The relationship between parent and child is probably the deepest and most emotionally powerful of all human relationships, and the emotions are many.  There is compassion, joy, and love.  Yet there are also negative emotions, such as guilt, regret, anger, and frustration.  There is no easy way to love parents when we might still be dealing with unresolved issues of guilt and anger from events long ago.  But we are called to “honor” our father and our mother, and that invites the ministry of caregiving.

The role of the caregiver is an extremely important one.  A relationship that expresses compassionate concern is basic to all caregiving activities.  Unfortunately, most adult children who are caregivers often have little or no training, and generally less information.  They are thrust into a role that they are ill prepared and ill equipped to undertake.

Caregiving is not simply an extension of our normal routine.  It is not like raising small children.  Caregivers are not usually young people in their 20s.  They are aging spouses and middle-aged children.  Getting up several times a night to check on a wandering father, or lifting a frail mother is bone tiring.  These and countless other tasks can literally consume the lives of adult children.  Very few jobs require 24 hours a day service, day in and day out, without a break.  If you find yourself caring for a frail, aging parent or family member, here are some suggestions that you will find helpful:

  • Be flexible and willing to try alternatives
  • Be willing to accept help from others (e.g., other family members, home health care providers, community and church members, etc.)
  • Pay careful attention to maintaining your own physical and emotional health
  • Remain active in your church and community affairs for as long as possible
  • Expect and accept that there will be times when you will be angry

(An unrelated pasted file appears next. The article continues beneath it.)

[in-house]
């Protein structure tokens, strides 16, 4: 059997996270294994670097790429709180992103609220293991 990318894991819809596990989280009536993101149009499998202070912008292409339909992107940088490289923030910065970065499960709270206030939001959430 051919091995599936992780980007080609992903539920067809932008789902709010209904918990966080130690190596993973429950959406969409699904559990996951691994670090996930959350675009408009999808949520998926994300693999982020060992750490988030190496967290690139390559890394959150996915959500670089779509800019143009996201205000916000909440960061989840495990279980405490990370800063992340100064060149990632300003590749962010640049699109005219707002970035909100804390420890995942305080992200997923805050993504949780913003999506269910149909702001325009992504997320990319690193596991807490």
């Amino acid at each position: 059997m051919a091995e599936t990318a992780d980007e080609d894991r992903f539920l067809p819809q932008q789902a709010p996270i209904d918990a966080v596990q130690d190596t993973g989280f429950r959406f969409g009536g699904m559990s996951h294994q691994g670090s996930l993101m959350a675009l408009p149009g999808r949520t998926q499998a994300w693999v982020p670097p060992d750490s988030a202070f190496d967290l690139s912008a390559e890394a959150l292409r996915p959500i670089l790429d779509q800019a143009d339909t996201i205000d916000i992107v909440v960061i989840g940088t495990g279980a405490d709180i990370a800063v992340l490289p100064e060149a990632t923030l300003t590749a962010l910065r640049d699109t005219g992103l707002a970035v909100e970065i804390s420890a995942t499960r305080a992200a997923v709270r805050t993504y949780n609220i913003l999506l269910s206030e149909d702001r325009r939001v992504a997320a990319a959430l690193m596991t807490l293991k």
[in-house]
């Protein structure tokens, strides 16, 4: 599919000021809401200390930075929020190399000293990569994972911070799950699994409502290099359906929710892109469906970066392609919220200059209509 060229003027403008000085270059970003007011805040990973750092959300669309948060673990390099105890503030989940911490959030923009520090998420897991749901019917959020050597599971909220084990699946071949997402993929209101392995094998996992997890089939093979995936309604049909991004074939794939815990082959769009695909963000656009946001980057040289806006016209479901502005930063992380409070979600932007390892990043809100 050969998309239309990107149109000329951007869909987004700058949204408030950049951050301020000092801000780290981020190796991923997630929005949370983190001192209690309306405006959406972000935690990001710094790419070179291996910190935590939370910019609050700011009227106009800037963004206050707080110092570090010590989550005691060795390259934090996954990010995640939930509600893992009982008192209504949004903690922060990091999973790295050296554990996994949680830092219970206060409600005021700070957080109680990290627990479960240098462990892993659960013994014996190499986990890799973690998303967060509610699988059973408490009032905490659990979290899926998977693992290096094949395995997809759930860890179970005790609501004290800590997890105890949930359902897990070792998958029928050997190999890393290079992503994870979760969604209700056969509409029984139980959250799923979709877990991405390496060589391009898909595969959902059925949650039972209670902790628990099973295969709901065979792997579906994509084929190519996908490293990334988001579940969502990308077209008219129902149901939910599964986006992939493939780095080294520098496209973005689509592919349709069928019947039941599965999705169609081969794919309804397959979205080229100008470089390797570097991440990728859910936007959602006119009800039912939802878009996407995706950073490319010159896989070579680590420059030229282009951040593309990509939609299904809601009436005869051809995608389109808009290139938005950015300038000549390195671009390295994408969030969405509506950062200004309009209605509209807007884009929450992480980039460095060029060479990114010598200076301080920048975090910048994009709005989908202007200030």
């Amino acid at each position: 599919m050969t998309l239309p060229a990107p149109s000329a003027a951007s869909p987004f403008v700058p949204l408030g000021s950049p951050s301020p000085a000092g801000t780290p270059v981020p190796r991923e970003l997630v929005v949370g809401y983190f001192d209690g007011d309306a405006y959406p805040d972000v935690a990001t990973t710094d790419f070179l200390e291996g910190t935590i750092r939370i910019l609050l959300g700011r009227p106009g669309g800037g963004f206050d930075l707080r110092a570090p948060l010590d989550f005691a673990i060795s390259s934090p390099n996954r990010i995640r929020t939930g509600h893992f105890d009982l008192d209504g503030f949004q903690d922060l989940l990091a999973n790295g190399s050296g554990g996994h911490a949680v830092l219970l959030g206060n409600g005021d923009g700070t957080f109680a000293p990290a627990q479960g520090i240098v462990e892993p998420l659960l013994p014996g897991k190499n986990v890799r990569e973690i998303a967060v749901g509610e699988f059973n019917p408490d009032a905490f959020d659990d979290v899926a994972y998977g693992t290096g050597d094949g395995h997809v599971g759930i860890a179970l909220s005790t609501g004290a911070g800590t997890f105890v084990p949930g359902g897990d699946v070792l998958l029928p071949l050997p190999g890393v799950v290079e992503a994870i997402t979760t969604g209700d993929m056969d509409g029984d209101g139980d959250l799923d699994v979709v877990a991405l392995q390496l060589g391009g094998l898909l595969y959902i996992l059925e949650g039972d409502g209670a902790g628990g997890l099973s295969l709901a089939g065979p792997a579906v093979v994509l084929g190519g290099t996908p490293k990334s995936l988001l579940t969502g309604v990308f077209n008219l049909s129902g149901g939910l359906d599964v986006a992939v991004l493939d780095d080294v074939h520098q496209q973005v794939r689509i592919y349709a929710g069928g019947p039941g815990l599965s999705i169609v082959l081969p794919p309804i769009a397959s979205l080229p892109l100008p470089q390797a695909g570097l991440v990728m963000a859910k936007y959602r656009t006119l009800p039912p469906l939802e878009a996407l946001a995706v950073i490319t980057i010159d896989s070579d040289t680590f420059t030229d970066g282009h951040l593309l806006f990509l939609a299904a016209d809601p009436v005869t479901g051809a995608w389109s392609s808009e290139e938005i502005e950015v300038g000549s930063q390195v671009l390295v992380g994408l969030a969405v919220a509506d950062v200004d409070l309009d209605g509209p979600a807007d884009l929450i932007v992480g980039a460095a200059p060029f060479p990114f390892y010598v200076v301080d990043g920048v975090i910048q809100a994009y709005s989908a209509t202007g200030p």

• Focus on what is rather than on what is not
  • Maintain your personal appearance
  • Make time to participate in activities other than caregiving
  • Practice regular prayer and daily devotions
  • Treat your parent with respect and build up his or her self-esteem
  • Affirm the worth of your parent at this stage in his or her life
  • Maximize the independence of your parent
  • Participate in a respite care program at your church or through your hospital or community social service agency

To be of real assistance, you must go beyond your personal feelings and try to understand the feelings of your parent about his or her experience. Unless your parent is mentally incompetent, he or she is still an adult and still in control of his or her own life.  Your parent doesn’t need anyone making decisions for him or her, and certainly not without his or her involvement.  If you have concerns about an aspect of your parent’s life, express your concerns in love, but don’t direct your parent.  After all, it is still your parent’s life.  Let him or her live it as fully as possible.  In so doing, you are honoring your father and your mother.

Dr. Richard H. Gentzler, Jr. (Rick) is the director for ENCORE Ministries, a ministry of the Golden Cross Foundation of the Tennessee Conference – UMC.